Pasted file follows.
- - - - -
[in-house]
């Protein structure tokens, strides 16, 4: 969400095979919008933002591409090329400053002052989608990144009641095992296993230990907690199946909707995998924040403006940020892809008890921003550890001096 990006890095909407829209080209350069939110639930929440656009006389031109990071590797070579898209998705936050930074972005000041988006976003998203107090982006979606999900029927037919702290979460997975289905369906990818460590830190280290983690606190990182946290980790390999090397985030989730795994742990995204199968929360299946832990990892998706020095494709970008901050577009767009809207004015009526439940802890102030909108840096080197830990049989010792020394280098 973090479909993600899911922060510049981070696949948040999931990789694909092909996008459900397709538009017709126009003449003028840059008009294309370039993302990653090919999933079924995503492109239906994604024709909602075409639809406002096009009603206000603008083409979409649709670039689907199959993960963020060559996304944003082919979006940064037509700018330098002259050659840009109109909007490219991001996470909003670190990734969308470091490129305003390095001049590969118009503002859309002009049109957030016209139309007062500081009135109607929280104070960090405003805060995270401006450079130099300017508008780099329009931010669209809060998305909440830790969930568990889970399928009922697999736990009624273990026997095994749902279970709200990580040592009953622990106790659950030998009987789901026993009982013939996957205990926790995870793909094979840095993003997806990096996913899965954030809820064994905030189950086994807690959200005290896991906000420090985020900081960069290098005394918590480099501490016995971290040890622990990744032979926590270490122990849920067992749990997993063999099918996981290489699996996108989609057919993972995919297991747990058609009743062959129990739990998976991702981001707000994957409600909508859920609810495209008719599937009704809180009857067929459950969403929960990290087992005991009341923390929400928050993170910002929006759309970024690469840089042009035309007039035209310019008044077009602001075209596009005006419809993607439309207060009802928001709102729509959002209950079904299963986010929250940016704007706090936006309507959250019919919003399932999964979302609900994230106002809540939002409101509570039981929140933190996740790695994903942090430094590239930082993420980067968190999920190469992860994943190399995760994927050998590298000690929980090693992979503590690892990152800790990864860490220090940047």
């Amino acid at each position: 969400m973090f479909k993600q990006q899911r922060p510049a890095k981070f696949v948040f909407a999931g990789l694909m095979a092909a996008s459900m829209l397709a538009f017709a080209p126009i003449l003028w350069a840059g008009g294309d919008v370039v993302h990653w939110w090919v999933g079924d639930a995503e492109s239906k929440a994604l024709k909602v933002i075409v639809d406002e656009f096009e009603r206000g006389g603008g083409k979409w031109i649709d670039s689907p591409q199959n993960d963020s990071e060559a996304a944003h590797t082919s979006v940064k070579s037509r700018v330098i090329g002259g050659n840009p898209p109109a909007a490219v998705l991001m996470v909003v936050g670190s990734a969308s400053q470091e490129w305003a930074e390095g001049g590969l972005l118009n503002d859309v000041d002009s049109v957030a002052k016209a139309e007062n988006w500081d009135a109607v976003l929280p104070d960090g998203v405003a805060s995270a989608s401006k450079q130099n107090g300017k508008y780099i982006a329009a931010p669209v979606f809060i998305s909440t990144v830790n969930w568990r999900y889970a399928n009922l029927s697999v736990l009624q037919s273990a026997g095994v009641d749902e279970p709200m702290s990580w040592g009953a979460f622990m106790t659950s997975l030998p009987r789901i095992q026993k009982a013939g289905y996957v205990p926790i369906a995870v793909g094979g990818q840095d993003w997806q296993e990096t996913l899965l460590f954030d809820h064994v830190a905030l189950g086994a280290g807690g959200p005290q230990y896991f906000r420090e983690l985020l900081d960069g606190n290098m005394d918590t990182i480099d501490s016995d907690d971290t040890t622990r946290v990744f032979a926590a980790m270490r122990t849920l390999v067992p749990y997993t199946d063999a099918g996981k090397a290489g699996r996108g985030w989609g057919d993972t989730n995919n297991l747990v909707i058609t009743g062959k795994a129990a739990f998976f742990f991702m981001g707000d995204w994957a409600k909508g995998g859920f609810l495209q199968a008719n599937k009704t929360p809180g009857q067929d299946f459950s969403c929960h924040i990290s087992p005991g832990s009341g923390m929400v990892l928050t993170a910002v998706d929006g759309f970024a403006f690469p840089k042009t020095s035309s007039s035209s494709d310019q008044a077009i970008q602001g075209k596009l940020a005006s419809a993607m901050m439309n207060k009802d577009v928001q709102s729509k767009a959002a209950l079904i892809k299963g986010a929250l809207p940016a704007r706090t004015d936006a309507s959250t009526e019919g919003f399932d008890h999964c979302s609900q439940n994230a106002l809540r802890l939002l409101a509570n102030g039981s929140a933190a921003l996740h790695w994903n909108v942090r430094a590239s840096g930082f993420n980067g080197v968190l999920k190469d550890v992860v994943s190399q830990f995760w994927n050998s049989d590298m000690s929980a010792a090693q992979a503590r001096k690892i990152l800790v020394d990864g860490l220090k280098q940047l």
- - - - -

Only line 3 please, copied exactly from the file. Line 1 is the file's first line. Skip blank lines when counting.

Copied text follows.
């Amino acid at each position: 969400m973090f479909k993600q990006q899911r922060p510049a890095k981070f696949v948040f909407a999931g990789l694909m095979a092909a996008s459900m829209l397709a538009f017709a080209p126009i003449l003028w350069a840059g008009g294309d919008v370039v993302h990653w939110w090919v999933g079924d639930a995503e492109s239906k929440a994604l024709k909602v933002i075409v639809d406002e656009f096009e009603r206000g006389g603008g083409k979409w031109i649709d670039s689907p591409q199959n993960d963020s990071e060559a996304a944003h590797t082919s979006v940064k070579s037509r700018v330098i090329g002259g050659n840009p898209p109109a909007a490219v998705l991001m996470v909003v936050g670190s990734a969308s400053q470091e490129w305003a930074e390095g001049g590969l972005l118009n503002d859309v000041d002009s049109v957030a002052k016209a139309e007062n988006w500081d009135a109607v976003l929280p104070d960090g998203v405003a805060s995270a989608s401006k450079q130099n107090g300017k508008y780099i982006a329009a931010p669209v979606f809060i998305s909440t990144v830790n969930w568990r999900y889970a399928n009922l029927s697999v736990l009624q037919s273990a026997g095994v009641d749902e279970p709200m702290s990580w040592g009953a979460f622990m106790t659950s997975l030998p009987r789901i095992q026993k009982a013939g289905y996957v205990p926790i369906a995870v793909g094979g990818q840095d993003w997806q296993e990096t996913l899965l460590f954030d809820h064994v830190a905030l189950g086994a280290g807690g959200p005290q230990y896991f906000r420090e983690l985020l900081d960069g606190n290098m005394d918590t990182i480099d501490s016995d907690d971290t040890t622990r946290v990744f032979a926590a980790m270490r122990t849920l390999v067992p749990y997993t199946d063999a099918g996981k090397a290489g699996r996108g985030w989609g057919d993972t989730n995919n297991l747990v909707i058609t009743g062959k795994a129990a739990f998976f742990f991702m981001g707000d995204w994957a409600k909508g995998g859920f609810l495209q199968a008719n599937k009704t929360p809180g009857q067929d299946f459950s969403c929960h924040i990290s087992p005991g832990s009341g923390m929400v990892l928050t993170a910002v998706d929006g759309f970024a403006f690469p840089k042009t020095s035309s007039s035209s494709d310019q008044a077009i970008q602001g075209k596009l940020a005006s419809a993607m901050m439309n207060k009802d577009v928001q709102s729509k767009a959002a209950l079904i892809k299963g986010a929250l809207p940016a704007r706090t004015d936006a309507s959250t009526e019919g919003f399932d008890h999964c979302s609900q439940n994230a106002l809540r802890l939002l409101a509570n102030g039981s929140a933190a921003l996740h790695w994903n909108v942090r430094a590239s840096g930082f993420n980067g080197v968190l999920k190469d550890v992860v994943s190399q830990f995760w994927n050998s049989d590298m000690s929980a010792a090693q992979a503590r001096k690892i990152l800790v020394d990864g860490l220090k280098q940047l």